“The title ‘First Lady’ does not refer to an official office within Oregon state government or an officer of Oregon state government,” they wrote. “Ms. Hayes is not a public official.”  The Oregonian account continues: “Hayes incorporated the title of first lady into her state role as well as her private consulting work. She sought state reimbursement for more than $3,600 she spent on travel and meals while conducting first lady business.She once used a desk in the governor’s office suite, and had a state-paid assistant. As for whether she was a public official, she subbed in for the governor at public events. She orchestrated meetings with senior state officials. She served as the governor’s unpaid adviser on energy and economic policies – by the governor’s reckoning, contributing thousands of hours. She also signed disclosure forms labeled “Guidelines for Outside Employment of Public Officials.” In 2011, she registered as a lobbyist for the governor’s office . . . The governor’s office acknowledged both roles in a letter last Oct. 13 to the Ethics Commission, saying the office “has treated Cylvia Hayes in her First Lady role as a “public official” in order to ensure compliance with state ethics statutes.” (See: DocumentHayes’ conflict of interest forms)
In a wrap-up story published in the Washington Post on Feb. 9, the paper’s reporter said “Kitzhaber has struggled to describe Hayes’s dual role as both one of his top public advisers and a private consultant with business before the state.”  The Post account continued: “Last week, The Oregonian, the state’s largest newspaper, called on Kitzhaber to resign.”
THE POST CONTINUED:

The latest cache of e-mails, released Friday to The Oregonian and obtained by The Washington Post, show Hayes was involved in the development of an alternative economic measure, the Genuine Progress Indicator, at the same time she was being paid by Demos, the group that advocates for adoption of the indicator. Those e-mails show Hayes scheduled a meeting with top officials in the governor’s administration and the Department of Administrative Services to discuss the Genuine Progress Indicator at Mahonia Hall, Oregon’s governor’s mansion, just three days after she sent her first invoice to Demos. Many of the e-mails from Hayes include her signature, which identifies her as Oregon’s first lady. The e-mails also include correspondence from Kitzhaber himself, through a Gmail account, strategizing ways to develop a GPI  Web site and suggesting that the state hire a policy expert who helped implement the metric in Maryland. Another e-mail from Hayes to Department of Administrative Services chief operating officer Michael Jordan lays out a description of duties for which that employee would have been responsible, and additional tasks Hayes said she would provide herself. Kitzhaber’s office did not immediately answer a request for comment  . . . Kitzhaber said last month that Hayes would no longer serve in a policy role in the final three years of his term. The Oregon Government Ethics Commission is still looking into Kitzhaber’s administration’s efforts to maintain an ethical line between Hayes’s public and private roles.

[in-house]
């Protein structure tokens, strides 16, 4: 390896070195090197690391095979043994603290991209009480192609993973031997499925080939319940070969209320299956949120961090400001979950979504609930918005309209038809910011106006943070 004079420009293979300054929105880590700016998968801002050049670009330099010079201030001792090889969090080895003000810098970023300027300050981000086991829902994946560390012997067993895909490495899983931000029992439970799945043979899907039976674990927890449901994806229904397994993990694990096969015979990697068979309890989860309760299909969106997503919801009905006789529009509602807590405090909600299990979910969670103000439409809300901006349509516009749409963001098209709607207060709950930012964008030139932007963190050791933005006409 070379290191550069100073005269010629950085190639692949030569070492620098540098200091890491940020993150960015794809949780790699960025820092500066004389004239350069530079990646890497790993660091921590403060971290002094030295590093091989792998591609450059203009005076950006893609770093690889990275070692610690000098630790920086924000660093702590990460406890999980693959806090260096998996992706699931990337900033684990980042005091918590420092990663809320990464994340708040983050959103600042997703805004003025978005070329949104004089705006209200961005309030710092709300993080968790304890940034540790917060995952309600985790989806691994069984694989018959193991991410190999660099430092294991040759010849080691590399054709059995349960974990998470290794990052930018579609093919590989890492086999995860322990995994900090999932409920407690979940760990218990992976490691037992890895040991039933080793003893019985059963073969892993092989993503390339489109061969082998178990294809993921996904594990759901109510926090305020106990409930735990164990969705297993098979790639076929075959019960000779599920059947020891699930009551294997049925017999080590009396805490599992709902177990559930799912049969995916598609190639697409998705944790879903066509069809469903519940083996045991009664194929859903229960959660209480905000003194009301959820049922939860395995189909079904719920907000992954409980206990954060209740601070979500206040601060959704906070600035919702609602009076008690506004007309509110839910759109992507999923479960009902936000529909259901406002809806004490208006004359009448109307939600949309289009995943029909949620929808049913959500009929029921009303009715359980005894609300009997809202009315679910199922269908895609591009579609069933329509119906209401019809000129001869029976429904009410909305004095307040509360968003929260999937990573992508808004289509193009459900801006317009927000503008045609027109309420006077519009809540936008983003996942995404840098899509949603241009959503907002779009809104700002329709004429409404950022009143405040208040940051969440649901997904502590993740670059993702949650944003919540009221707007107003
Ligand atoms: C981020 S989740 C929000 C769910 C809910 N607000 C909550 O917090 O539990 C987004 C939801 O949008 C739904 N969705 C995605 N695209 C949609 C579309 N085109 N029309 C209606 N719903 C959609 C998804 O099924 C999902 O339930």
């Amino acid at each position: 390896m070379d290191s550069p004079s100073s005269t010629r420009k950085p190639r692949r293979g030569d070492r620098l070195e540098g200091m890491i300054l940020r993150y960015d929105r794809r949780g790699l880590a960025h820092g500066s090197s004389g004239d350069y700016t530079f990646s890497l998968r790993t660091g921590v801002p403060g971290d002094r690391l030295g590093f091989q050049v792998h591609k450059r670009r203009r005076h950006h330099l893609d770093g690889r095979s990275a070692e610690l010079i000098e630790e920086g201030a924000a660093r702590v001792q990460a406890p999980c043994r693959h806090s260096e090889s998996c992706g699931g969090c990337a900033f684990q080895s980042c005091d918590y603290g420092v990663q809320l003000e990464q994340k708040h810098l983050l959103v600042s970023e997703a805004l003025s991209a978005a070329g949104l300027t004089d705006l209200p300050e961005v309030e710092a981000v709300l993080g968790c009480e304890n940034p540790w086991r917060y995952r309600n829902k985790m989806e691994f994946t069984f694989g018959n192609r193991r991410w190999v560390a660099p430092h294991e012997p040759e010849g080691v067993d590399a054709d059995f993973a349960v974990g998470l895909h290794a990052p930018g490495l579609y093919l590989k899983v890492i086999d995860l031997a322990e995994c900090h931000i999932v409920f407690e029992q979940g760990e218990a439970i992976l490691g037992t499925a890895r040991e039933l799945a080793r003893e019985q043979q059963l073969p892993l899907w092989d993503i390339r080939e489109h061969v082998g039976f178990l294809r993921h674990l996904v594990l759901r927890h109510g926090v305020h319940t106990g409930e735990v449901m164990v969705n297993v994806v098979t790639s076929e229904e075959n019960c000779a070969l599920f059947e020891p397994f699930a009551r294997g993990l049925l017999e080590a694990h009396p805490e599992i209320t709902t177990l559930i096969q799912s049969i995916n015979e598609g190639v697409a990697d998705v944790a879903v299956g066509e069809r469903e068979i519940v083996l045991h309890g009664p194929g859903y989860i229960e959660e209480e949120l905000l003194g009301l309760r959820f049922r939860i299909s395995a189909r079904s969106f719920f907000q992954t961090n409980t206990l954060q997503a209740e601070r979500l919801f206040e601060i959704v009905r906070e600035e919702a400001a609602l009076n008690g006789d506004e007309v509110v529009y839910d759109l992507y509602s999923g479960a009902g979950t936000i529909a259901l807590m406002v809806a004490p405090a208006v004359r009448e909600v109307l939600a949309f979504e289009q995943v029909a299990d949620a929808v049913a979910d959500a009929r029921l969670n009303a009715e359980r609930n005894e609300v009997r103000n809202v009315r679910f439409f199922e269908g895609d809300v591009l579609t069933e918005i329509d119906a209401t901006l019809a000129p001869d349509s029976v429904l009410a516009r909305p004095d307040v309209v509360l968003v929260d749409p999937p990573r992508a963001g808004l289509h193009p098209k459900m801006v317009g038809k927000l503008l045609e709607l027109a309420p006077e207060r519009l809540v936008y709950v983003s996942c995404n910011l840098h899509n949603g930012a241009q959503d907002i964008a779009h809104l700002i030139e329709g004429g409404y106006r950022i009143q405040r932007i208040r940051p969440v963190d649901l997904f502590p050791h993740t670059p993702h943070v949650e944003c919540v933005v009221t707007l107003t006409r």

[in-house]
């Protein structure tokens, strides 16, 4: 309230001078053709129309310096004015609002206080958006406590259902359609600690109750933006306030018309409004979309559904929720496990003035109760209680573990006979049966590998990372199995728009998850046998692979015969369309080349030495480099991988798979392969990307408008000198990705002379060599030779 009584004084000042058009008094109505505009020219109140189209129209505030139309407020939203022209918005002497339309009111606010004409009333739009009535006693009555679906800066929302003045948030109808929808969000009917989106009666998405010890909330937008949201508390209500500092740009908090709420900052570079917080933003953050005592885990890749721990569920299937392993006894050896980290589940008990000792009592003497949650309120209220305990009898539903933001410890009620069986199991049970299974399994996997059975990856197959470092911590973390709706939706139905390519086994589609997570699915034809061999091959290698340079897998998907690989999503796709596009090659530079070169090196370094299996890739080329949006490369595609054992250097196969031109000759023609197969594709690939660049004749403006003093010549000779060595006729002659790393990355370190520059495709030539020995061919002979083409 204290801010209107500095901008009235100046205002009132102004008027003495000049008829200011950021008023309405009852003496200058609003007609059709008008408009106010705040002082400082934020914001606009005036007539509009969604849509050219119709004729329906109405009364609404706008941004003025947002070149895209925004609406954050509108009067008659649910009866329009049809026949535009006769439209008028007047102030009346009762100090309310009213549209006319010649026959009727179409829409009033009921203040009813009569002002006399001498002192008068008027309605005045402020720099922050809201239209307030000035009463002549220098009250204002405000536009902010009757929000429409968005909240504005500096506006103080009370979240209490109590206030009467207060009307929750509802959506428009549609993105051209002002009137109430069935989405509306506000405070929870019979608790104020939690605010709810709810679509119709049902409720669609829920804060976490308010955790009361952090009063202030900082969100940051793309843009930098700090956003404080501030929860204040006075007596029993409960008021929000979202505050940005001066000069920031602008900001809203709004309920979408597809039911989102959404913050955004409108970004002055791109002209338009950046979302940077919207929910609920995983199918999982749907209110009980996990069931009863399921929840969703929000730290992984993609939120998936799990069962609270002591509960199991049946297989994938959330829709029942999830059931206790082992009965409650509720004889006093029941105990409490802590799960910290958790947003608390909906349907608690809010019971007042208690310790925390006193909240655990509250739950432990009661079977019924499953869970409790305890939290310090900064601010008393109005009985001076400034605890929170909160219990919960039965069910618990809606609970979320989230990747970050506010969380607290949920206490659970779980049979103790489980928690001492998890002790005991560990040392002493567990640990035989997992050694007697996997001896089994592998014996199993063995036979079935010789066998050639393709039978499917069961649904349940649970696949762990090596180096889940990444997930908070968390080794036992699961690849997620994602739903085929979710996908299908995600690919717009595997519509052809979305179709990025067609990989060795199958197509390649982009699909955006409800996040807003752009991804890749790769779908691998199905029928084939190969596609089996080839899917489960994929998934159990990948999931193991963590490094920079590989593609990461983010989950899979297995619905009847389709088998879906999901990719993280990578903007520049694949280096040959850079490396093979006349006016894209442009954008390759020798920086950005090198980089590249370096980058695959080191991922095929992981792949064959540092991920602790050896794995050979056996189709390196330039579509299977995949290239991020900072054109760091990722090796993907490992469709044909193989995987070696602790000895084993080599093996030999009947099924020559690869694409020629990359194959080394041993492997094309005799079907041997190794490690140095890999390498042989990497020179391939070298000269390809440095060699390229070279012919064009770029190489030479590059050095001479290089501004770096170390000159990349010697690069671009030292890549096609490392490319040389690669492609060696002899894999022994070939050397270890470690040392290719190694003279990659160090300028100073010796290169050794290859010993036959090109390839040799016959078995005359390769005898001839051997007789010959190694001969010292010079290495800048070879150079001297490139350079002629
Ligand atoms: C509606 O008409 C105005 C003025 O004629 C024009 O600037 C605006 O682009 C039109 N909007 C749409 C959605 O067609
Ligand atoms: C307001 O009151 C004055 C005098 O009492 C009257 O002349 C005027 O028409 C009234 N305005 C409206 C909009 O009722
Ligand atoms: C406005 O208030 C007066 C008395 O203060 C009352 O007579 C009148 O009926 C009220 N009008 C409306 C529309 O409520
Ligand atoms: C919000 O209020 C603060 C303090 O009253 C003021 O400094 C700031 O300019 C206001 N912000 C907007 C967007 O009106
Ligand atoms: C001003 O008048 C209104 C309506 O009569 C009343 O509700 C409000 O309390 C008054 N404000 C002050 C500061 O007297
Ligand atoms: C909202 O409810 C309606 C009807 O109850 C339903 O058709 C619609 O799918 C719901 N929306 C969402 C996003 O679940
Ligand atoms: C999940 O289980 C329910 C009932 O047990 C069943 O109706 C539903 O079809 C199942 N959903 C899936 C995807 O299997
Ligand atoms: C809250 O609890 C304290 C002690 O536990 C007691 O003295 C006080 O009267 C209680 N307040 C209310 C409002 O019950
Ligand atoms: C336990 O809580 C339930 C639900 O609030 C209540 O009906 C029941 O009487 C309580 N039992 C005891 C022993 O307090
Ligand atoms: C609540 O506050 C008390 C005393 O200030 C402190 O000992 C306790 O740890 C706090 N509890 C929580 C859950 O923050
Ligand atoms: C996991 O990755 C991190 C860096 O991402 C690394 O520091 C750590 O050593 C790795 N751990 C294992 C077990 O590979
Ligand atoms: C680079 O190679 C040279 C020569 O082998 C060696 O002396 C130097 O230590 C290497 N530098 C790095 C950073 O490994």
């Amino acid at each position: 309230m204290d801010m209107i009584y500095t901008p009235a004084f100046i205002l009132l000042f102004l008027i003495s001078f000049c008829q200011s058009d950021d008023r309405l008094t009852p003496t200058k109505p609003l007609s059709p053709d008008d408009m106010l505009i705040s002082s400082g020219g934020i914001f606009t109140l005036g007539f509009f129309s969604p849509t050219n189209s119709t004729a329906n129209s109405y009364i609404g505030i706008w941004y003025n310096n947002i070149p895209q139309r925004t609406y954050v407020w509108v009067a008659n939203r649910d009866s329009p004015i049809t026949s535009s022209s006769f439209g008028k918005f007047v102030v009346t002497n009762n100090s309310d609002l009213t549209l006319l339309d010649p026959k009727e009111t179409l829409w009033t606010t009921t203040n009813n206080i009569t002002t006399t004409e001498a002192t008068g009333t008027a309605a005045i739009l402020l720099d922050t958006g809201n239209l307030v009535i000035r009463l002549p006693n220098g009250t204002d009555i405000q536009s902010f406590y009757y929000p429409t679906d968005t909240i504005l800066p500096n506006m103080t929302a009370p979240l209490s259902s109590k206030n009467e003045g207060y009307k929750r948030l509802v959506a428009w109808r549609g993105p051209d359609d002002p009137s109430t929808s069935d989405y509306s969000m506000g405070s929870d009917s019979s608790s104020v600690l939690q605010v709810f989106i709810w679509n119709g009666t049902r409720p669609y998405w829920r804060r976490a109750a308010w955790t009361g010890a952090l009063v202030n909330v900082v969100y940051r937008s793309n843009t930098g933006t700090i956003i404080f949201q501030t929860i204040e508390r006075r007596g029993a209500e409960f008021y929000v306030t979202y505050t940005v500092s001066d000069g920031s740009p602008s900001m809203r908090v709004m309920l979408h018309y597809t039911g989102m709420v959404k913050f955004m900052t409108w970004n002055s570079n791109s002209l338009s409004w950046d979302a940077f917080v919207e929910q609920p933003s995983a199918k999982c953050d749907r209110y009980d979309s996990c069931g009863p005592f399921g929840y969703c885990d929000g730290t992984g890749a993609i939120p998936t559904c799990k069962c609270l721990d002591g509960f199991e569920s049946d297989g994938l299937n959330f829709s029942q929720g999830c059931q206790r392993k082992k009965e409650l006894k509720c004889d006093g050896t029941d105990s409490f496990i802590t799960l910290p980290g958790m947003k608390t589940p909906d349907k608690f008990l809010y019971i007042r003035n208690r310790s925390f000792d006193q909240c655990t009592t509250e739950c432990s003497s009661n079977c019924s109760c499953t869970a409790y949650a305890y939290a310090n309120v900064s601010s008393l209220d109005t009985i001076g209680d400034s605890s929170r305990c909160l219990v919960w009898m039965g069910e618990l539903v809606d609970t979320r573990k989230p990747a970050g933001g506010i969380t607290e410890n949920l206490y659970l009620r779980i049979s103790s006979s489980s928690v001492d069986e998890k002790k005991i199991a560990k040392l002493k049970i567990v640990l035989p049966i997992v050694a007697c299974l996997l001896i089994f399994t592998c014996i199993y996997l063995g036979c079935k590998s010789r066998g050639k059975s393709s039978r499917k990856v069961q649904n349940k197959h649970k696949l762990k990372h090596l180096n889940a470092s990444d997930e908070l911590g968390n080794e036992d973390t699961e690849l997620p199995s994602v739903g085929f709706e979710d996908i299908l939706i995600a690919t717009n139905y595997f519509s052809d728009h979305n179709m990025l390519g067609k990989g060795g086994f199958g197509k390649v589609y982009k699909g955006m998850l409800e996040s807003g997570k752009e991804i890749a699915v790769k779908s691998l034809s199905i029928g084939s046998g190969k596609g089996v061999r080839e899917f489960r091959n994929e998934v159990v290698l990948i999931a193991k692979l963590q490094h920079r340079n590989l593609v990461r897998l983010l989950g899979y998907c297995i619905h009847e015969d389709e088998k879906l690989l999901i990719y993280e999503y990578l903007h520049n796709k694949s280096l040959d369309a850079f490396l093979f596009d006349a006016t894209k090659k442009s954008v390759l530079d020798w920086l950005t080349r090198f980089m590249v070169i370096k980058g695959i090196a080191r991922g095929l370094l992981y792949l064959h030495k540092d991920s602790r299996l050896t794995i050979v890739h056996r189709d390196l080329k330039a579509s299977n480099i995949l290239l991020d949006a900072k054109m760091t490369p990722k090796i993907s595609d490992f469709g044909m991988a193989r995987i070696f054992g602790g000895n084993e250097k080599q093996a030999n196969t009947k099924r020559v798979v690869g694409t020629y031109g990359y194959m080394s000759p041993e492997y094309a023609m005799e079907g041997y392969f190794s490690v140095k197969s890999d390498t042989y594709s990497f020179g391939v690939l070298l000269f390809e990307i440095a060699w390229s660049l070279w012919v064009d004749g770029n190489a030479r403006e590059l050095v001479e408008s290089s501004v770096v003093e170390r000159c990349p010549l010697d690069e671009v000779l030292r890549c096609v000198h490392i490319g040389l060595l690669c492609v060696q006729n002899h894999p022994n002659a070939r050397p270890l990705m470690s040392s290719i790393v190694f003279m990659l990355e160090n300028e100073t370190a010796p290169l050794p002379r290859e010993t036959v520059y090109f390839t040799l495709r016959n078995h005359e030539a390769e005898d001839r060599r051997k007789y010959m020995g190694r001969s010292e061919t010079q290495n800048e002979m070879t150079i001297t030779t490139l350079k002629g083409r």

ADDITIONAL REPORTING:
Portland’s twice weekly paper, the Portland Tribune, shares with the Bend Bulletin (part of EO Media Group) a reporter covering the state house who did some of the  first tallying of Hayes’ consulting.  The reporter,  Hillary Borrud has a degree from the Columbia University Graduate School of Journalism:

One of Borrud’s stories in January sought out political ethicists to consider whether Hayes relationship with state government through her relationship with Kitzhaber was problematic.  Here is an excerpt of what Borrud wrote:

Experts on government ethics and the intersection of politics and nonprofits said Hayes’ job in particular raises questions, such as whether her compensation was reasonable given the amount of work she did and whether Hayes’ employer sought to use the connection to influence state policy . . .  Kent Redfield, a political science professor at the University of Illinois Springfield, said tangible evidence of Hayes’ work for the Clean Economy Development Center is important, because there are examples across the United States in which entities sought to influence public officials by offering no-show jobs to the officials or their family members  “If there’s no work product and you’ve got a situation where you’re hiring the governor’s spouse or someone with a close personal relationship with the governor, then you can certainly have fraud,” Redfield said.